The membership sector is constantly evolving and as we grapple with the need to remain relevant for an ever-changing member base, we must be open to continually modernising our boards and leadership practices.
A critical topic, thrust firmly into the spotlight this year, is the need for more visible, positive leadership in our sector. As a new era of inclusive leadership is ushered in across businesses, membership sector leaders have the opportunity to define what inclusive leadership means for our sector.
For membership organisations, inclusion must extend not only to employees and internal stakeholders, but beyond into the increasingly diverse member base. Leadership must therefore be reflective of the changing demographic, whilst practices must be modernised and adapted.
This article explores how the membership sector is redefining leadership; the role of inclusive leadership in modernising membership organisations; and how inclusive leadership can be identified and demonstrated in the hiring process.
INCLUSIVE LEADERSHIP AND THE EVOLVING MEMBERSHIP SECTOR
COMMON TRAITS OF INCLUSIVE LEADERSHIP
Inclusive leadership is the practise of listening and fostering a culture of collaboration and transparency, or as CEO of membership organisation Inclusive Employers Peter Howarth puts it, inclusive leadership boils down to being yourself and being prepared to learn.
The Harvard Business Review expands to suggest 6 core traits of inclusive leaders:
Visible commitment – advocating for diversity and inclusion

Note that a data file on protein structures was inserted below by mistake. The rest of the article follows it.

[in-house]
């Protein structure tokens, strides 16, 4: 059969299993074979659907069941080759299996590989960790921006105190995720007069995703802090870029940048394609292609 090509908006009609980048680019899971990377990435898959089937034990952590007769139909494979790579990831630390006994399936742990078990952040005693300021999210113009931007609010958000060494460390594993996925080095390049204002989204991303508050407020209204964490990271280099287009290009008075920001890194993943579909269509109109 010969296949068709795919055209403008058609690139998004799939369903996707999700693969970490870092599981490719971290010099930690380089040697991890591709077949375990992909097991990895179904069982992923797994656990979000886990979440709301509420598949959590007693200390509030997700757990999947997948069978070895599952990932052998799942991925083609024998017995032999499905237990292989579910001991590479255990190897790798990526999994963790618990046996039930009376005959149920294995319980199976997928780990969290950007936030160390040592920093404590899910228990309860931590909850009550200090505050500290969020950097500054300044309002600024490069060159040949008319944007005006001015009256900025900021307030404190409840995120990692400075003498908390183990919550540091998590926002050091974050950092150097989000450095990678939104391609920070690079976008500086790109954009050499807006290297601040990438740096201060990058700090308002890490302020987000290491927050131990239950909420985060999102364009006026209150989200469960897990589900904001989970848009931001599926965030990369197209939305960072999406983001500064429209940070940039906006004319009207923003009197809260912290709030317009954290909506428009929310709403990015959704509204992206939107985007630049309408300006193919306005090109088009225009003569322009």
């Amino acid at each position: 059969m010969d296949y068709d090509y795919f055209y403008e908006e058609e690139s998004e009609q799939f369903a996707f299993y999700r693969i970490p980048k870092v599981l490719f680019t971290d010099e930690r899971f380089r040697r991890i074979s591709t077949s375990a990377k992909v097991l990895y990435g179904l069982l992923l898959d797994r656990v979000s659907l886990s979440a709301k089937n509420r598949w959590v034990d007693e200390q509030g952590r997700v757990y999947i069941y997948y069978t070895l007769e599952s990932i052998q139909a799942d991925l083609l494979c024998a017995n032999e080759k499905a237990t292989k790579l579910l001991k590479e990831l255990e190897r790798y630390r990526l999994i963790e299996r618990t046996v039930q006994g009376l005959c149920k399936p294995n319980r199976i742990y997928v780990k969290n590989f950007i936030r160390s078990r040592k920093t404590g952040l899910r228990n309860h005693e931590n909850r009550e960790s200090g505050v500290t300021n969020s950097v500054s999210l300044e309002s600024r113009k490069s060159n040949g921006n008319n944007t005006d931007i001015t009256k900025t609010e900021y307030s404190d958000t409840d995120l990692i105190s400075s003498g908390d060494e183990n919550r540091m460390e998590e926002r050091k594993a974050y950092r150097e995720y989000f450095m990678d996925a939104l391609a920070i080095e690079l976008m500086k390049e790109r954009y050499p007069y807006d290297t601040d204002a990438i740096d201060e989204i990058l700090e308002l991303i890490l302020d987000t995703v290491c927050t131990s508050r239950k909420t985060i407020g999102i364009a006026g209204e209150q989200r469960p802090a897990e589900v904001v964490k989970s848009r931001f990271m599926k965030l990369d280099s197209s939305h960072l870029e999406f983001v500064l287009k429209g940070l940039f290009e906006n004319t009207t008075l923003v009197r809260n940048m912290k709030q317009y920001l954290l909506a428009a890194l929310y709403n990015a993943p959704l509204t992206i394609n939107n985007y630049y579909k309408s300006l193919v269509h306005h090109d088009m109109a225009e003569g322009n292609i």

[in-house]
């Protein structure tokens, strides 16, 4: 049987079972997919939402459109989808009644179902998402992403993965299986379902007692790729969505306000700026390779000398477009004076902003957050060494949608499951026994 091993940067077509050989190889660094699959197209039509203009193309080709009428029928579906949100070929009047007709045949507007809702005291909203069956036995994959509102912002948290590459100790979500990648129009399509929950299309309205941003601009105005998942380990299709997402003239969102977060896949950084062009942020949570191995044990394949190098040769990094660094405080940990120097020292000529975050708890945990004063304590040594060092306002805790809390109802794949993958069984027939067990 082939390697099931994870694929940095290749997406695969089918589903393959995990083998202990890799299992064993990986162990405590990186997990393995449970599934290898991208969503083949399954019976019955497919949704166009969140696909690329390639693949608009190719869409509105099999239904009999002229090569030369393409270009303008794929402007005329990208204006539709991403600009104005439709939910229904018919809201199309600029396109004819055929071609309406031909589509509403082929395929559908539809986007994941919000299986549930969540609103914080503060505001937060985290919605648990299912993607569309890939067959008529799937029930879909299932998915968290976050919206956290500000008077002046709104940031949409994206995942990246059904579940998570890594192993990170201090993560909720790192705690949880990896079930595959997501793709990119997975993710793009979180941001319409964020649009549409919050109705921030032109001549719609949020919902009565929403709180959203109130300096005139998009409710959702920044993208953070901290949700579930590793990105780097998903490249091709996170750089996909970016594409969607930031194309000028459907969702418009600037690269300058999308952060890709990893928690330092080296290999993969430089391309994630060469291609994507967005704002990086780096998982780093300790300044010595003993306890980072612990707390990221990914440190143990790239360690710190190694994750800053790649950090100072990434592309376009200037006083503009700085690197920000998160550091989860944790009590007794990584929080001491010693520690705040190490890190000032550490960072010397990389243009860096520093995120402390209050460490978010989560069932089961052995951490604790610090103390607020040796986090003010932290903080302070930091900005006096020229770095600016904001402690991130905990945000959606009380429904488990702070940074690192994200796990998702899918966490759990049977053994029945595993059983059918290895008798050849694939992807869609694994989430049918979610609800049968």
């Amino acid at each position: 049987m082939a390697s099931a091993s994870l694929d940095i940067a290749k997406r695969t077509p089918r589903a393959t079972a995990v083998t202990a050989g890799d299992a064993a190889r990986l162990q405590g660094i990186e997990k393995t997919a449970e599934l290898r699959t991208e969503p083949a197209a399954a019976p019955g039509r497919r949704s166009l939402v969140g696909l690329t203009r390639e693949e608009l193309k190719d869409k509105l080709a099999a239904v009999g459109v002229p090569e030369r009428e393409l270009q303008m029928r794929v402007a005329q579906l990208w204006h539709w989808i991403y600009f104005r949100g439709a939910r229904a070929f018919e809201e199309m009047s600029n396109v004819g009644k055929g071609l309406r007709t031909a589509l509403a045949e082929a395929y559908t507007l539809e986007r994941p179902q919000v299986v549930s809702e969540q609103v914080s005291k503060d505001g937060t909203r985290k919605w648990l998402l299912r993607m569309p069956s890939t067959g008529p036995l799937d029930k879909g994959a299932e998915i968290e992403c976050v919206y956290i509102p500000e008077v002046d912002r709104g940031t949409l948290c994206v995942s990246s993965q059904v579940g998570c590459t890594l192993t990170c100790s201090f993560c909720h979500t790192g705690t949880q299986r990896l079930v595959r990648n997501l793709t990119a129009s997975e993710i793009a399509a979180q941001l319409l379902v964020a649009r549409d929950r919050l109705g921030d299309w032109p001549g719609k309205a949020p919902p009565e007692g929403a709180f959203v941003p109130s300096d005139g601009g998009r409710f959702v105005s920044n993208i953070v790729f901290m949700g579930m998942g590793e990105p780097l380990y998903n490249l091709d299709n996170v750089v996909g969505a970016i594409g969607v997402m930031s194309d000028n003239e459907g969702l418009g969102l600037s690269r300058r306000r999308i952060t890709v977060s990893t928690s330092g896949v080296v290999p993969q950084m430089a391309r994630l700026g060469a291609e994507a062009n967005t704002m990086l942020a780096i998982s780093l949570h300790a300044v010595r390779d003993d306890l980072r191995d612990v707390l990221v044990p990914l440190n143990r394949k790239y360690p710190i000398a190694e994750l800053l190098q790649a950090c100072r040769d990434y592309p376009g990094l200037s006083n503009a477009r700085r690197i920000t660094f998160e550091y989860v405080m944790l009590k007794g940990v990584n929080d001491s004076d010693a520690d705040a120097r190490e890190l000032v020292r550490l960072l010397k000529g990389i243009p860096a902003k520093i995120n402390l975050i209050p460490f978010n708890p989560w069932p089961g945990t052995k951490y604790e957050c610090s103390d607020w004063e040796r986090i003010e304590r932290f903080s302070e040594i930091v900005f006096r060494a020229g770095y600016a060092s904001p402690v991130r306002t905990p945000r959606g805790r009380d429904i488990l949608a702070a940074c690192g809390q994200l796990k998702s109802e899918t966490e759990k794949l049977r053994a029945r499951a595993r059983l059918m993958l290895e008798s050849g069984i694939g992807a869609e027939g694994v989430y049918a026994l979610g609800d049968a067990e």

Humility – displaying modesty of capabilities and the ability to take ownership of mistakes
Awareness of bias – including both personal blind spots and advocating for others to become more self-aware
Empathy and curiosity – seeking to understand and curious about others’ viewpoints
Cultural intelligence - attentive and sensitive to multiple cultures
Effective collaboration – fostering teamwork, working together and recognising strengths and contributions across individuals
INCLUSIVE LEADERSHIP AND EDI
Inclusive leadership, and in particular the practice of self-aware bias and empathy, goes hand in hand with promoting diversity and inclusion. When fostering an inclusive leadership style, all individual contributions are welcome, ensuring a level playing field for employees of all demographics and backgrounds.
“For inclusion to become an everyday reality and part of the fabric of an organisation, leaders need to be visible supporters of all things I&D.” Inclusive Employers
This is especially crucial in our sector. As representatives of member voices from a myriad of backgrounds, membership organisations must lead by example and ensure strong EDI is woven into every part of the organisation. With diversity and inclusion front of mind, membership organisations will in turn attract more diverse members, experience higher member engagement, strong member loyalty and ultimately understand the needs of their members in which to serve them better.
A strong EDI ethos starts with inclusive leadership and leaders who can foster a culture of inclusion, empathy, transparency and collaboration. All key traits that you should be able to demonstrate, and identify, during any leadership hiring process.
ORGANISATIONAL BENEFITS OF INCLUSIVE LEADERSHIP
Inclusive Leadership not only serves the needs of your members, but ensures the satisfaction, productivity and innovative contributions from your internal teams.
In advocating for individual contributions and promoting a culture in which diverse ideas are heard, inclusive leadership ‘leads to a more productive team that have the courage to deliver’ (Institute for Construction Engineers). This in turns spurs innovation, reducing the ‘risk of “group-think” leading to more diverse perspectives and decision making’ (Professional Publishers Association). Bringing together diverse teams with various backgrounds, viewpoints and experiences leads to innovative problem-solving and well-rounded decisions.
When employees’ contributions are valued this increases morale, reflected in higher talent retention rates and in turn positioning your organisation as an attractive employer.